While heightened political tensions between Turkey and Europe grab the world's attention, an exhibition at Berlin's Schwules Museum refreshingly highlights the queer community's bridge between Berlin and Istanbul.
Displaying 12 artists' works exploring the queer dialogue between Turkey and Germany, the exhibition "ğ - the soft g," on show at Berlin's Schwule Museum* (Gay Museum*) doesn't shy away from politics.
Regardless of the limited space - the museum dedicated one large room to the show - the exhibition provides insight into an otherwise hidden part of the Turkish cultural legacy.
The Berlin - Istanbul liaison
"We used the letter ğ to describe the show because it's a hybrid letter that appeared in the Turkish alphabet in 1928, after the transition from the Perso-Arabic to the Latin alphabet," Emre Busse, co-curator of the exhibition, told DW. "It's a metaphor for how Germans and people from other nations usually don't know how to articulate the sound, so they mispronounce our names. We see a queer possibility in this act that gives us a new identity," he added.
The exhibition, subtitled "Queer forms migrate," demonstrates how Germany helped shape the Turkish LGBTIQ* community, directly or remotely.
Most of the participating artists were born in Turkey but later settled in Germany, which is also Emre Busse's case. He was born in Istanbul and graduated from Bauhaus University in Weimar two years ago. He then moved to Berlin, where he started working as a filmmaker and curator.
The exhibition also presents artworks by a Kurdish, a Singaporean, and a Dutch artist.
From drag queens to lesbian sex toys
The big, hazel eyes of the famous drag character Fatma Souad, framed with fake lashes and raised, sharply defined eyebrows, steal the attention as she smiles from her portrait by artist Cihangir Gümüştürkmen, posing stiffly in a campy ensemble of a red dress and a golden necklace.
In front of her, there's a shoe, a dildo, and a lace tablecloth, an allegory for lesbian coitus by Nilbar Güreş.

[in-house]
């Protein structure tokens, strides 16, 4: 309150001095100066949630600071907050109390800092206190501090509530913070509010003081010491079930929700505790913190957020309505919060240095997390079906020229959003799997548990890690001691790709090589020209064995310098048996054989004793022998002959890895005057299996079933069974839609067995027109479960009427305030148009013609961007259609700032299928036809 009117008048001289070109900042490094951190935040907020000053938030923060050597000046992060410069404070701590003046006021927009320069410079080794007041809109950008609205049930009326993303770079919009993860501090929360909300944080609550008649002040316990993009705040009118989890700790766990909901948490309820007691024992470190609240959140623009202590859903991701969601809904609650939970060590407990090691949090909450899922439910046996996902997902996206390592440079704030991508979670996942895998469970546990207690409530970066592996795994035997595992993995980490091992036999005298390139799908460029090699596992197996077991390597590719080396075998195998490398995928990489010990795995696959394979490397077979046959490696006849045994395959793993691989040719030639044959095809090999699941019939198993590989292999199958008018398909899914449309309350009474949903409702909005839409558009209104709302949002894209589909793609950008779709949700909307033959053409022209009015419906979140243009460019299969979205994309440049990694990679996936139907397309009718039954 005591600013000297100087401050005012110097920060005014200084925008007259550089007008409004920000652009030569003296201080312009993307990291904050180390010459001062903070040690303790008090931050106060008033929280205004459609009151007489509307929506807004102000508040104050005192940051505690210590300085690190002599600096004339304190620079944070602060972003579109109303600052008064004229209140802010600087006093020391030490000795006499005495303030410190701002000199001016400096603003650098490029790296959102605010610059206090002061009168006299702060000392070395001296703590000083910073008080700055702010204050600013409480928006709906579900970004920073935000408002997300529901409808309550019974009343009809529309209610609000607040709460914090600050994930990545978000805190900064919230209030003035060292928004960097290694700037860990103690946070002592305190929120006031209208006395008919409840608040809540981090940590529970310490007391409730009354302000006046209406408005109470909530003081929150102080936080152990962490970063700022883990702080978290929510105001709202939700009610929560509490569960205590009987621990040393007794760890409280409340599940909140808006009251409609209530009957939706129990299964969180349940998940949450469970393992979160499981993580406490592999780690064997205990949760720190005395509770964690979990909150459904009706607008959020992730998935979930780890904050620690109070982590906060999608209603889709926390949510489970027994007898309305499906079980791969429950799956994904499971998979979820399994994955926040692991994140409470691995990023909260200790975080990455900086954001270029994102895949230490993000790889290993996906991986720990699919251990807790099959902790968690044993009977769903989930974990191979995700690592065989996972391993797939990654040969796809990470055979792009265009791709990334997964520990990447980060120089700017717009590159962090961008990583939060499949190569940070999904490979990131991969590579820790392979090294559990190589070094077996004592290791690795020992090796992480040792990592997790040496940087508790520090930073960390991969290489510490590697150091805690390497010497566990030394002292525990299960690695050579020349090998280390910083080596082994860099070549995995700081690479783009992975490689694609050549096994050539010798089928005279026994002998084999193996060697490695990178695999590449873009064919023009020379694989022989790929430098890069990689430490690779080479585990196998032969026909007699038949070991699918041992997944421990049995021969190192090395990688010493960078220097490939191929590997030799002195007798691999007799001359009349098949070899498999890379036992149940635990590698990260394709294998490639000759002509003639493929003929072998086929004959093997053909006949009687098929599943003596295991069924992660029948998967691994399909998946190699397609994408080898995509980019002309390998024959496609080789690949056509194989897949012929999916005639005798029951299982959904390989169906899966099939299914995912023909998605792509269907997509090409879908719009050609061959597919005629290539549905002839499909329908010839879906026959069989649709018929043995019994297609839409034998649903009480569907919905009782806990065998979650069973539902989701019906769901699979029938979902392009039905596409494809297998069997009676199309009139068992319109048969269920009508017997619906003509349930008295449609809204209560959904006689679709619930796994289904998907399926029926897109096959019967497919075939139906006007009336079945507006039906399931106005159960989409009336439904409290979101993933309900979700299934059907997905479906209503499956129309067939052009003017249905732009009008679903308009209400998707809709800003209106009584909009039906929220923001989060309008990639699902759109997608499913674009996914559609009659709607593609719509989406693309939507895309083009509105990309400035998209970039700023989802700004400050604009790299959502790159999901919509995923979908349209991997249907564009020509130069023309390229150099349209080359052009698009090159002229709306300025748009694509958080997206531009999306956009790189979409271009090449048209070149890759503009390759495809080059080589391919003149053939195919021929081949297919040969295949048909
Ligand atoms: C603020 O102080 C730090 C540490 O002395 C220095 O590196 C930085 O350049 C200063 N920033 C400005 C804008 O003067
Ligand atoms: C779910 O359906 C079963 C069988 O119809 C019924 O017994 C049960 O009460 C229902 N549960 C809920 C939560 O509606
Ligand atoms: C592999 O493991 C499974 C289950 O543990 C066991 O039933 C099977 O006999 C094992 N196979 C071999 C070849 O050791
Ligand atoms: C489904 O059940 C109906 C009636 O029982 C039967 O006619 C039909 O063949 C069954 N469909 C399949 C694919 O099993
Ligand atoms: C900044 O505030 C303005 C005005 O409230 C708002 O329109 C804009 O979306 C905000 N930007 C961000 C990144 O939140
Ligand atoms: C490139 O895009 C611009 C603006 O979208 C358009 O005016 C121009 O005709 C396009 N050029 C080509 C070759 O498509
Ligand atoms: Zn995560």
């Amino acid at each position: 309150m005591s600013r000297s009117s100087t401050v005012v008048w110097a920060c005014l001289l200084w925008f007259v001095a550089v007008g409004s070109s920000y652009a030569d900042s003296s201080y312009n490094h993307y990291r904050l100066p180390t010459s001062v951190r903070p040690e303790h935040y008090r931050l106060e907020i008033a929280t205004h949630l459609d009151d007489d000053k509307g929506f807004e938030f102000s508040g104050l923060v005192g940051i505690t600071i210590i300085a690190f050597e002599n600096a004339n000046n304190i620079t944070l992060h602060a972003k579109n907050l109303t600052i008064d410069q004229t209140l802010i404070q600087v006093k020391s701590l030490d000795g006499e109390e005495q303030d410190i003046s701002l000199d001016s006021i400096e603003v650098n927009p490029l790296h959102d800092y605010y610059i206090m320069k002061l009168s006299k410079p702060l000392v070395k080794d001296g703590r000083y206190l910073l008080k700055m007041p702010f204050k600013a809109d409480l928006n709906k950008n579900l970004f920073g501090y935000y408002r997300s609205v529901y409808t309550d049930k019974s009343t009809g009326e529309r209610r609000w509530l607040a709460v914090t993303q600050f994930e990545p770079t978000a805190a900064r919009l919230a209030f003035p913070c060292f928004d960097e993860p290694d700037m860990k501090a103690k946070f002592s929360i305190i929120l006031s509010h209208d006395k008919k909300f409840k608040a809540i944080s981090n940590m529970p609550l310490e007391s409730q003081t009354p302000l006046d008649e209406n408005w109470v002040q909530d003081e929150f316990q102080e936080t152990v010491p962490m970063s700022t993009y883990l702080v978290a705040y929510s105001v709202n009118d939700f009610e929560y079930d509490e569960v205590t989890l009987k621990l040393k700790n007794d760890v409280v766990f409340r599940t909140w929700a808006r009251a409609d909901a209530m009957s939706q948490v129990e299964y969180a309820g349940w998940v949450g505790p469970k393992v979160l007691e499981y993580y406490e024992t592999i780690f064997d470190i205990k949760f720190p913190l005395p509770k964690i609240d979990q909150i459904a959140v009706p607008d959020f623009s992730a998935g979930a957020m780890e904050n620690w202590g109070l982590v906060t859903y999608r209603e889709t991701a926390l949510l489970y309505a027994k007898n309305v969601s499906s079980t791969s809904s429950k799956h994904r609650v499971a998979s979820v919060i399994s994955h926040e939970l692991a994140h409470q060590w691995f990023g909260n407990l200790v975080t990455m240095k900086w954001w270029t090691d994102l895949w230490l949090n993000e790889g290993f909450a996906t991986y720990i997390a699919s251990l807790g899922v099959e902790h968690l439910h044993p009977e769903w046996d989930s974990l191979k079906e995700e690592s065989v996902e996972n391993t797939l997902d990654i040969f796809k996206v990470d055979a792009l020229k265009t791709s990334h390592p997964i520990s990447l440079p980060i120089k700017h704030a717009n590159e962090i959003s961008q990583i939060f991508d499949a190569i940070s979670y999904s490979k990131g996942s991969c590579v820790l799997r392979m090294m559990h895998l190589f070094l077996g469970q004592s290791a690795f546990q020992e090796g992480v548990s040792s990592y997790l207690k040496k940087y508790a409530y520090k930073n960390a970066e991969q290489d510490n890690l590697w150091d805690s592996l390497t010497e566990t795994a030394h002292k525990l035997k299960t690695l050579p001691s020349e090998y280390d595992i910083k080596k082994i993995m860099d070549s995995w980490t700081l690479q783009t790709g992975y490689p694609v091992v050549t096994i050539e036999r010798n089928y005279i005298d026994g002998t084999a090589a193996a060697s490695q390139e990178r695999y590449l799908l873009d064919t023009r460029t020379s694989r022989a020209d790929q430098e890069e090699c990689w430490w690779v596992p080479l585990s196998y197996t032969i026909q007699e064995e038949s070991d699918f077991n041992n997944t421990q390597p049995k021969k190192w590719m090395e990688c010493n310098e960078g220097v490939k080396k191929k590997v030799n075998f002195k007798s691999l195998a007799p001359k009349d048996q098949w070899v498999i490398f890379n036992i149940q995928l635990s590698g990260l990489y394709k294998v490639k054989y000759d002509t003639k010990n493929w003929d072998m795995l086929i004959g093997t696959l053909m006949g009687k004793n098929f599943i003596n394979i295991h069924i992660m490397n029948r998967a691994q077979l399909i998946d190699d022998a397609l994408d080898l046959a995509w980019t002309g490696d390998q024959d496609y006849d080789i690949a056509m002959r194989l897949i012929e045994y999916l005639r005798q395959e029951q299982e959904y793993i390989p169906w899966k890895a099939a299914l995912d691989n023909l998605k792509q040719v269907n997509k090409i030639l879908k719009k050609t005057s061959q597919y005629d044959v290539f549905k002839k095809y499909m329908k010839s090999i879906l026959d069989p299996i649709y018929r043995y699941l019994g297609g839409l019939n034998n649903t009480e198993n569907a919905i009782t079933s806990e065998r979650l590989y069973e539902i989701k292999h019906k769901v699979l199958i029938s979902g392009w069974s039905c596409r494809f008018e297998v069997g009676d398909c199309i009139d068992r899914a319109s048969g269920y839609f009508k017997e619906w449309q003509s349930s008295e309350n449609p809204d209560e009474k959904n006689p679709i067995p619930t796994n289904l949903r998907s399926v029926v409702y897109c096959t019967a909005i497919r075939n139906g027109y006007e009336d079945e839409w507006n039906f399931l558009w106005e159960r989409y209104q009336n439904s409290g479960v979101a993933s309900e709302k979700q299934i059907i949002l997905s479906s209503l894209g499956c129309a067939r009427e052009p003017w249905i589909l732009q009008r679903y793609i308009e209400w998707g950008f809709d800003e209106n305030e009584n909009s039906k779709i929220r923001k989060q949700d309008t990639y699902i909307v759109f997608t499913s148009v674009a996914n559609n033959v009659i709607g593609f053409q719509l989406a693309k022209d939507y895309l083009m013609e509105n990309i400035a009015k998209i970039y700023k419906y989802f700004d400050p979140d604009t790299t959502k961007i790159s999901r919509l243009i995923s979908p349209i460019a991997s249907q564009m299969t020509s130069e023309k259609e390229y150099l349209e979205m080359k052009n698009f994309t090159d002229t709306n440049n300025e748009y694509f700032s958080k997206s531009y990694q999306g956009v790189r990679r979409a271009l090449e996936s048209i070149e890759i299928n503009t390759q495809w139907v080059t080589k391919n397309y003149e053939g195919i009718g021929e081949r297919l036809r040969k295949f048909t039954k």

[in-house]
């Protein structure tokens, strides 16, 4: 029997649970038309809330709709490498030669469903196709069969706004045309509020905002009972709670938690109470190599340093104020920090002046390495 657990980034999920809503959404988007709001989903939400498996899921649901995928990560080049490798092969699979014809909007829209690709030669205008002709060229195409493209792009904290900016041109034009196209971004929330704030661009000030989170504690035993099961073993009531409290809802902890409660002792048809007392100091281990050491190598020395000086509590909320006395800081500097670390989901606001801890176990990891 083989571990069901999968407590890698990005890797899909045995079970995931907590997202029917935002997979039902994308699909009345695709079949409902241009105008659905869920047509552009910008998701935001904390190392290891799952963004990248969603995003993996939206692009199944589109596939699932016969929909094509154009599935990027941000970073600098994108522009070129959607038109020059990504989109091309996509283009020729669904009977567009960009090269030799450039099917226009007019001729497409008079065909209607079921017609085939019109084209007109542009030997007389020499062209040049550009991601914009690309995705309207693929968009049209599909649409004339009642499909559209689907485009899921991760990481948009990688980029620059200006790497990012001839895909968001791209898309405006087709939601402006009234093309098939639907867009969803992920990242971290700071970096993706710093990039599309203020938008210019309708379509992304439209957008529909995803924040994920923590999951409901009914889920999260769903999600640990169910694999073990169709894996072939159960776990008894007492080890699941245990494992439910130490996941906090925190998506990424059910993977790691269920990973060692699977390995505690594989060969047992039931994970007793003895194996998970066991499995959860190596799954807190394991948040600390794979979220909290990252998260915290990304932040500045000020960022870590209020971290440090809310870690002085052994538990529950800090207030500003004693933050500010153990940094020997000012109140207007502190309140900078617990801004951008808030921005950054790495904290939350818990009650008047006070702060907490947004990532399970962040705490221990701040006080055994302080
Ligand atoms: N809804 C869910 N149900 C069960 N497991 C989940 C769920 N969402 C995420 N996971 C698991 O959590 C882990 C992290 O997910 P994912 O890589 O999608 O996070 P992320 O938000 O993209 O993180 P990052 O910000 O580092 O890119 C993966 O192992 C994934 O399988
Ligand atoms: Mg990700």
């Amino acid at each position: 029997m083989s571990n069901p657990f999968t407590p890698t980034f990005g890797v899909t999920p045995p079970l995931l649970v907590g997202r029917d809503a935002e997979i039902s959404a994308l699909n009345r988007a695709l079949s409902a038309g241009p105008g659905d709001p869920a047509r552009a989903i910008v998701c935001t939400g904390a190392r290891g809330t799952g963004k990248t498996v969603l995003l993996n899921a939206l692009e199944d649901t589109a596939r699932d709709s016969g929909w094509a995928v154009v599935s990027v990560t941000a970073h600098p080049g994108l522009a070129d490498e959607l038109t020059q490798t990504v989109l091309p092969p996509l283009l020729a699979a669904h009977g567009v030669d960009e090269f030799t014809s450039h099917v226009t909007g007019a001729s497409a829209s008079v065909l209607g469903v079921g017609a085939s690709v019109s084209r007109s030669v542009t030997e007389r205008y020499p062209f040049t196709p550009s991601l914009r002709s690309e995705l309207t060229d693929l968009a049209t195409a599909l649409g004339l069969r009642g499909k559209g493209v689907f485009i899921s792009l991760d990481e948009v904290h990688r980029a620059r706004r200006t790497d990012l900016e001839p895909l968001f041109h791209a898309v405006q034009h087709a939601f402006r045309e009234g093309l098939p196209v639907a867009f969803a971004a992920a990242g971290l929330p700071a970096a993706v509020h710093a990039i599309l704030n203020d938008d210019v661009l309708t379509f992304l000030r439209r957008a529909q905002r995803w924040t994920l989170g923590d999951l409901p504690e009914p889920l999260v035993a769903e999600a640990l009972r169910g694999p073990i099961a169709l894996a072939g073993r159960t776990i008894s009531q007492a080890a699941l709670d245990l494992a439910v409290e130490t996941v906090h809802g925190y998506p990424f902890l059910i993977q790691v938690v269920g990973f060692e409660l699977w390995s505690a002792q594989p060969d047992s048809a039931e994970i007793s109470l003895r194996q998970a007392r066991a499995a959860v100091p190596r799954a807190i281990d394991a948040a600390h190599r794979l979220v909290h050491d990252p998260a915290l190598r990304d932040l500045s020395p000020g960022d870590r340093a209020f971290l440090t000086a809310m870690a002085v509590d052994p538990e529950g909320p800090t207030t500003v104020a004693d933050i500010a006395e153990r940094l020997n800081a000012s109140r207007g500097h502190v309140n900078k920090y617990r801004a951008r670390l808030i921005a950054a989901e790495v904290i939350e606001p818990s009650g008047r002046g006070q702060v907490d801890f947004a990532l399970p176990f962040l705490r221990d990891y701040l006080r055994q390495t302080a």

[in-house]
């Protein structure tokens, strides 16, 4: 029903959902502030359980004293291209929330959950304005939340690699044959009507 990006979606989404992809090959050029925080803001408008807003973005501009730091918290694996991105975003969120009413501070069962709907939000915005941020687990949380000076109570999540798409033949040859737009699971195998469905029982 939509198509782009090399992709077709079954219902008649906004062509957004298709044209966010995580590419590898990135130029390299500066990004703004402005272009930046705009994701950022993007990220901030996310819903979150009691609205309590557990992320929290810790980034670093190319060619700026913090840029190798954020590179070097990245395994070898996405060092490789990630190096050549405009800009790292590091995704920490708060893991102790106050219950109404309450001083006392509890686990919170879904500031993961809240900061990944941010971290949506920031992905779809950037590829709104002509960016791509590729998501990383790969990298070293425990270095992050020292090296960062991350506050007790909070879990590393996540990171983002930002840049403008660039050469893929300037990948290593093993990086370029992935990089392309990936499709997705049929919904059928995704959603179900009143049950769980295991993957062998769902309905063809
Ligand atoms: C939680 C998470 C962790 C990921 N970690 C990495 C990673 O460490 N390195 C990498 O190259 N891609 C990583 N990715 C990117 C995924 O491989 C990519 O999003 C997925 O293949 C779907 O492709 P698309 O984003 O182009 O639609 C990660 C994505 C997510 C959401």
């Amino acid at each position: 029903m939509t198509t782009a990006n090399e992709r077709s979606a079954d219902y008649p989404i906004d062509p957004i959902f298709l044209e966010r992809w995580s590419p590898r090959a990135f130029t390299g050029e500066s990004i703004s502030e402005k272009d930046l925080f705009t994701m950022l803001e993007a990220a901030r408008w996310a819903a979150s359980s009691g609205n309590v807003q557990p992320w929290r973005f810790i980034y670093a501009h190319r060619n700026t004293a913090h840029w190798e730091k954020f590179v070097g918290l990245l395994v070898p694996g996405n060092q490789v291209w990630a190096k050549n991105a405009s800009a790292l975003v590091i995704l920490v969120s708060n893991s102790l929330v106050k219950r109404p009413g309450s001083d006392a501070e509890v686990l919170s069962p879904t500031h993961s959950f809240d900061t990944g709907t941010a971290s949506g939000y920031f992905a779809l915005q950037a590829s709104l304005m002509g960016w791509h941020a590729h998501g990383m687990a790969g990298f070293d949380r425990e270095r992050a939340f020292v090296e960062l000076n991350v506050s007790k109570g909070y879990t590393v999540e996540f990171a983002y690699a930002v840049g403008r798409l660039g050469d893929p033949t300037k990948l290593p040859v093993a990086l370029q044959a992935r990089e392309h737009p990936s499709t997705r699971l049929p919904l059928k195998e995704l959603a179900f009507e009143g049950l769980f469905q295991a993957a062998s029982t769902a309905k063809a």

While the exhibition focuses in large part on sexuality and eroticism, there are also pieces of a private, inner nature, such as Ming Wong's sound installation about his music teacher's personal story.
Turkey's unspoken position
As Busse admitted, it wouldn't be easy for him to stage an exhibition where a leather sling stands next to abstract photos of sweaty floors in Turkey right now.
"There is no official policy against the LBGT people, but, for instance, the pride parade was cancelled last year. The authorities said the date overlapped with Ramadan, that it wasn't appropriate to show sexuality during the holy months. Well, I wonder what will happen in the next years," Busse said.
"I see many of my queer friends fleeing Turkey these days. The state abuse is getting harsher, but at least it's finally visible," he said, hinting that any apparent departure from heteronormativity is still punished in his home country.
Queer imagery meets symbols of political resistance and of state oppression in this work by Erinç Seymen
It's all about survival
Busse is definitely not happy about the fact that Turkish politicians have been coming to Europe to campaign recently. "Freedom of speech is one thing, but I believe there is a certain rise of fascism that needs to stop. We see that democracy doesn't work in Turkey anymore, which is why I lost hope in the elections," he said. "What's happening right now, and not only in Turkey but also in Germany and other countries, is that right-wing extremism is rising every day."
"This chaotic atmosphere doesn't allow people - queer or not - to concentrate on their lives. You have to survive first, but if this strategy becomes your life, living becomes quite exhausting."
The exhibition "ğ - the soft g" is on show at the Schwules Museum* in Berlin until May 29, 2017.